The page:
Around 60 years ago, smoking was considered the norm by many people who did not yet understand the damage smoking cigarettes can cause to their health. It wasn’t until many years later that scientists started to make links and conclusions between smoking cigarettes and lung cancer. The way in which smoking can cause lung cancer is that it can damage some of the cells that can be found lining the lungs. Cigarettes contain numerous carcinogens (cancer-causing substances) that have an almost immediate effect on the tissues in and around the lungs and so they are a large health risk.
Recently in Italy, the Italian Court have decided that constant usage of a mobile phone was the reason behind one mans benign tumour. The man in question worked for a telecommunications company for approximately 15 years of his life and found himself talking on the phone to customers and colleagues for as long as three hours each day. He has now been diagnosed by doctors as having an acoustic neuroma in his right ear, resulting in a loss of hearing in his right ear once the tumour was removed. An acoustic neuroma is a type of brain tumour that is benign, they grow on the nerve that is used for helping balance and hearing. This is one of the reasons why once the tumour was removed the man suffered a loss of hearing.
Back in 2011, the World Health Organisation’s IARC (International Agency for Research on Cancer) placed mobile phones on their “possibly carcinogenic” list. There have been a few studies that have found there to be a very small increase in the number of a few specific cancers such as acoustic neuromas since the arrival of mobile phones, however many believe that this is due to the fact that the MRI (Magnetic Resonance Imaging) scans have been such a success in allowing doctors to diagnose more people than they were previously able to.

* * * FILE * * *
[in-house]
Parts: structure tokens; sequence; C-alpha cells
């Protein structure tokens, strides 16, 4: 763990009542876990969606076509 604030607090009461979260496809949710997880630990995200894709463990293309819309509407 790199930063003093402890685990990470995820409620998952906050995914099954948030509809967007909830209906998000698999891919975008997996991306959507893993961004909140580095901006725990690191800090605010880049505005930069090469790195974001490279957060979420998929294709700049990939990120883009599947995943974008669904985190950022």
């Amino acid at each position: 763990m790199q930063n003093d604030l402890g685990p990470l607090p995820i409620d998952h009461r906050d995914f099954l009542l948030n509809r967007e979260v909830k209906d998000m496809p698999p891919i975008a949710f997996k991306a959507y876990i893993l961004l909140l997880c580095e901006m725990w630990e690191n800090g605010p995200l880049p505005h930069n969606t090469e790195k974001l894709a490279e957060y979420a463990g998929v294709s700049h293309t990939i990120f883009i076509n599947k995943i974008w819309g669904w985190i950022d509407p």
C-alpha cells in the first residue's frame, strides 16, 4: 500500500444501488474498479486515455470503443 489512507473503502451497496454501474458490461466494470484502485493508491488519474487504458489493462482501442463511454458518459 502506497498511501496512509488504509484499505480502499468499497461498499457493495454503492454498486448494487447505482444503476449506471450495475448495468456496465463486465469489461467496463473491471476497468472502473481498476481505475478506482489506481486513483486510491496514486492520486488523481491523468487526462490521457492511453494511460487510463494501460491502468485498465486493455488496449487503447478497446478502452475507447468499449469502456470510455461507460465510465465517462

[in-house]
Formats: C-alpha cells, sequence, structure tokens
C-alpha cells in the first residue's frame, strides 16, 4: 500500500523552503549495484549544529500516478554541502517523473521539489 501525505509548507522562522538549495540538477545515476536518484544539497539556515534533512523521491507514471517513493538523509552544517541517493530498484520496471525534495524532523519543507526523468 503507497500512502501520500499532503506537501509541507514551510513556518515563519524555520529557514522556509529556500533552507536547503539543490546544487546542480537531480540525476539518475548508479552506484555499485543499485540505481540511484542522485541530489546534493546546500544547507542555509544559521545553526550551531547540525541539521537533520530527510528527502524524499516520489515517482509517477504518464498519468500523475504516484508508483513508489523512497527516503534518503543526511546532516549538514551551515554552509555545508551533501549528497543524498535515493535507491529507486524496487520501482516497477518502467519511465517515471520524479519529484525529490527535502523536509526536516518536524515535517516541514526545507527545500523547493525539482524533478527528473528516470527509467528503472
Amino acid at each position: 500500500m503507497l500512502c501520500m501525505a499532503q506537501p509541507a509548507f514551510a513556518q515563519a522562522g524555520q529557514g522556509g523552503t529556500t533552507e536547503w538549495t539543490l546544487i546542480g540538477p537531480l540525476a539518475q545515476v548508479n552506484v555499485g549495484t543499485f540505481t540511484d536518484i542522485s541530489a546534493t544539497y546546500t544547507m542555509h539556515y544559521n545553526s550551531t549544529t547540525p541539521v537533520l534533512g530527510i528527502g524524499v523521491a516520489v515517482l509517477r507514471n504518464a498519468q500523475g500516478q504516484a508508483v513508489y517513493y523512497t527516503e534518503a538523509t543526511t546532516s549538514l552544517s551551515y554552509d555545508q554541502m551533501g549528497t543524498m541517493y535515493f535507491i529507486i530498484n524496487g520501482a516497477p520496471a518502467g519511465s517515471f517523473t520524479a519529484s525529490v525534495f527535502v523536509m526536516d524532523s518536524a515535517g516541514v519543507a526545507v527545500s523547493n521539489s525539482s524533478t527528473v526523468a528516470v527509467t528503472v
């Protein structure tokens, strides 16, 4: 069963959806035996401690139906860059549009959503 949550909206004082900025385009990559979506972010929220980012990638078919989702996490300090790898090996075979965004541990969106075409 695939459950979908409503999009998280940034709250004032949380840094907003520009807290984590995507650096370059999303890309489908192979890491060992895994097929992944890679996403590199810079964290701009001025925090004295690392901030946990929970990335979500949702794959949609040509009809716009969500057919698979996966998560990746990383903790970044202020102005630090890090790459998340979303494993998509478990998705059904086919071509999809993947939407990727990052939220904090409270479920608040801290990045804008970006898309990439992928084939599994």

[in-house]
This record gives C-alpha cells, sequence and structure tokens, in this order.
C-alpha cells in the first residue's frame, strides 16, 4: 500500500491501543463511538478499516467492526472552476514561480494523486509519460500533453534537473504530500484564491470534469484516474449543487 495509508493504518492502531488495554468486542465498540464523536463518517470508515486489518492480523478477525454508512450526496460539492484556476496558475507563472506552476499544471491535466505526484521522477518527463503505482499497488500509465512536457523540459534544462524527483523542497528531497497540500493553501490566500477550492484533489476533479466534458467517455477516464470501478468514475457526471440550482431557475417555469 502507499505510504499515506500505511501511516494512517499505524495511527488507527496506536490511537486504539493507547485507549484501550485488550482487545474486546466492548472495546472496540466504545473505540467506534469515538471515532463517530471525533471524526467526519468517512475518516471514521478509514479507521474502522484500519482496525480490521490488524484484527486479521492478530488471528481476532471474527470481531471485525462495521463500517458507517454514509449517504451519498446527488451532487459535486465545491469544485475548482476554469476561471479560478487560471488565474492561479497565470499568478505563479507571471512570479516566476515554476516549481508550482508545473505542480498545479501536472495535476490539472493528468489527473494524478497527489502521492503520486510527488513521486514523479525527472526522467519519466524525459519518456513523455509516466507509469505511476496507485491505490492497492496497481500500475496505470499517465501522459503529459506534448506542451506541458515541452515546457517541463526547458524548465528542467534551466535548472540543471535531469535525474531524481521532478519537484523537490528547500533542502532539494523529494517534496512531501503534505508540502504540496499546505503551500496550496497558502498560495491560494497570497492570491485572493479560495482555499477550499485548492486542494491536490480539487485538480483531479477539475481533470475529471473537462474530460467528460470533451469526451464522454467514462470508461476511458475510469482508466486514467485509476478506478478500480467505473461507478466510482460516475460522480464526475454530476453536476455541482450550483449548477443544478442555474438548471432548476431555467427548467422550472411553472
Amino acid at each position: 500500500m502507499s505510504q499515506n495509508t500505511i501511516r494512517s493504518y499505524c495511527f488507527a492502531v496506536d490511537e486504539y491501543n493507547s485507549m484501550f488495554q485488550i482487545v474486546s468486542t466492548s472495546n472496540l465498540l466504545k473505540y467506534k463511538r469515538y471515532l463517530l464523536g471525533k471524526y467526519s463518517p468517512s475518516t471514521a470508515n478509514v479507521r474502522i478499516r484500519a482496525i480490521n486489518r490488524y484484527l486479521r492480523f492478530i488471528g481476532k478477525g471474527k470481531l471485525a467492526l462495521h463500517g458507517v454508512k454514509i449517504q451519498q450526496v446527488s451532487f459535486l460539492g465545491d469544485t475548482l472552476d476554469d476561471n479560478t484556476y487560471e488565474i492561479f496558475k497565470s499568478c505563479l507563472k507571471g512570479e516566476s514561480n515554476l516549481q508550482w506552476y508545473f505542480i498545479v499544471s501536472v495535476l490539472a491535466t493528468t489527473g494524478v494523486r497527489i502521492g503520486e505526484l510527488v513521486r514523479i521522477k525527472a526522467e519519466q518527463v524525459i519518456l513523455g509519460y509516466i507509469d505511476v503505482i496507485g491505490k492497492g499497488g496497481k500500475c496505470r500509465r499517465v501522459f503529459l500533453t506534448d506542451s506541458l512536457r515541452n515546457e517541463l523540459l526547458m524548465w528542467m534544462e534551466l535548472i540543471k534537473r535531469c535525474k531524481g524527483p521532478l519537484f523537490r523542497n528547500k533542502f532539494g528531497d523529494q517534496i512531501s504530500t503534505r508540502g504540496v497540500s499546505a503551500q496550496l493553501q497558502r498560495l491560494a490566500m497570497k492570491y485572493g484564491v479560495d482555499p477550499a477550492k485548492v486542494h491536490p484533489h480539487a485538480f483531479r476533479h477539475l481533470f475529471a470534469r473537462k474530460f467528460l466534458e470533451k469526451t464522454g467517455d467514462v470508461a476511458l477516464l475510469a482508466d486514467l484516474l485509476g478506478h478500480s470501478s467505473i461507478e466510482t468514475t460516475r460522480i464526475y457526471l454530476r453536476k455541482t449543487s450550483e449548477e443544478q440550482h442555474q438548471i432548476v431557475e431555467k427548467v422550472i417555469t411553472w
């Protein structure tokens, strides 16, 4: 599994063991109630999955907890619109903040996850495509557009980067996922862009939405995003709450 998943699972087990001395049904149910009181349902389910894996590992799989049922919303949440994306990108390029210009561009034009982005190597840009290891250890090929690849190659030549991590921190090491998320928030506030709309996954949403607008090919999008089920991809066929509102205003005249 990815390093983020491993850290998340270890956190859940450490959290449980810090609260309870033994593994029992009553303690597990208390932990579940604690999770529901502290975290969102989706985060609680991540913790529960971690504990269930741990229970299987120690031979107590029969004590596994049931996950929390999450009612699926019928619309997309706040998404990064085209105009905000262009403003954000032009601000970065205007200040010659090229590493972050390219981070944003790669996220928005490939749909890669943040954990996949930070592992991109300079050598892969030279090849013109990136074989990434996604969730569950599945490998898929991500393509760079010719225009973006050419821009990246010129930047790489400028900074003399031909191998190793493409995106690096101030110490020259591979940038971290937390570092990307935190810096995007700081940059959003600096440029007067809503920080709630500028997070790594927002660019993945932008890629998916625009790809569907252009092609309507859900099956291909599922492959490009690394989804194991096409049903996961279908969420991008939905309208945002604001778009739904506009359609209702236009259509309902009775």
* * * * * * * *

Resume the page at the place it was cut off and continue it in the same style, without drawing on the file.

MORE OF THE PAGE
Should you be worried after all this? Absolutely not. There is still no finalising evidence that suggests that mobile phone usage can cause cancer. One of the largest pieces of evidence we have against this theory is that if mobile phones did have the ability to cause cancers, we should have seen a large increase in the number of tumours in areas of the brain that are known to absorb large amounts of radio waves, however this is still yet to be seen. Another fact to ease your fears is that even if mobile phone usage did double the risk of developing cancers, the overall risk associated is still fairly low.